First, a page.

AUSTIN (Nexstar) — At a time when the Lone Star State is testing its authority limits with the federal government, some of the state’s largest cities are challenging Texas’ control over local entities, in the latest power struggle between Texas and its cities.
The City of Austin said it is considering joining a lawsuit against the state over what opponents call the ‘Death Star’ law, which will prohibit local governments from passing ordinances that are stricter than state laws in several areas, including labor and environment.
The new law will dismantle some local rules, like mandatory rest breaks for commercial construction workers and eviction moratoriums.
“The City of Austin supports the City of Houston in its legal challenge to HB 2127. Austin intends to provide legal briefing in the City of Houston case further along in the process,” an Austin city spokesperson told Nexstar.
San Antonio joined Houston’s lawsuit on Monday, arguing the law violates the Texas Constitution and will lead to frivolous legal action against cities, since leaders argue the bill’s language is “vague.”
“Lawmakers have overstepped and abused their authority,” said San Antonio Mayor Ron Nirenberg in a Monday news conference. “This bill has and will continue to create widespread confusion and uncertainty.”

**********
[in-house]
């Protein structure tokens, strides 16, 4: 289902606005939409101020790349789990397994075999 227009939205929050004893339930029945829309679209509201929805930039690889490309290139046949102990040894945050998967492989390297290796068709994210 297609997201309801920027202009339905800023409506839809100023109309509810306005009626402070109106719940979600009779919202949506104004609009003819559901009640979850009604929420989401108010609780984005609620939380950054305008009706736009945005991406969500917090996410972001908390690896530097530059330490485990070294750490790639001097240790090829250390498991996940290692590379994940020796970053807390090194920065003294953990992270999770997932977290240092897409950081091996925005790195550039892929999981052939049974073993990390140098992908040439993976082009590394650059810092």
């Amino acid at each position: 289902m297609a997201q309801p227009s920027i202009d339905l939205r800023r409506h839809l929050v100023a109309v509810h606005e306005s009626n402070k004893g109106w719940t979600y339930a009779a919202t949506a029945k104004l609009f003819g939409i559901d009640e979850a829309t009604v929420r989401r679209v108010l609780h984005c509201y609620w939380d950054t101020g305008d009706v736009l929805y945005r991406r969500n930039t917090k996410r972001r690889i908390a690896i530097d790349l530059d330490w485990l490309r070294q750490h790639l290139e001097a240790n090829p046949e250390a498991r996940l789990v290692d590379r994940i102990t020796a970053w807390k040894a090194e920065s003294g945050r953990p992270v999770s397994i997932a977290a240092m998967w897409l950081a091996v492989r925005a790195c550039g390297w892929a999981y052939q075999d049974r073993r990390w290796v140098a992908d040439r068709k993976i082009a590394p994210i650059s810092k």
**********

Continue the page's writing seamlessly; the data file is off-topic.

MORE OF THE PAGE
Supporters of the law said it will provide consistency in regulations that will help local businesses operate more efficiently. Annie Spilman, the state director for NFIB — a small business advocacy organization — thinks cities like San Antonio are reacting politically.
“There was concern from the small business community in particular, that cities were starting to step outside of their regulatory jurisdiction and regulate things that had always been traditionally regulated on the state and or federal levels,” she said. “The cities will continue to have all the regulatory power that they have always constitutionally had.”
However, Debbie Klein — the assistant attorney for the City of San Antonio — said she thinks any issues with business regulation should have been addressed in separate legislation, rather than in a broad preemption bill.
“If there’s a specific law or specific ordinances that an individual business thinks should be uniform throughout the state, then the proper way to address that is with the passage of a state law — regulating that particular industry issue, not just a broad sweeping cities,” Klein said.
House Bill 2127 was signed by Gov. Greg Abbott mid-June and is set to take effect on Sept. 1, unless the courts intervene.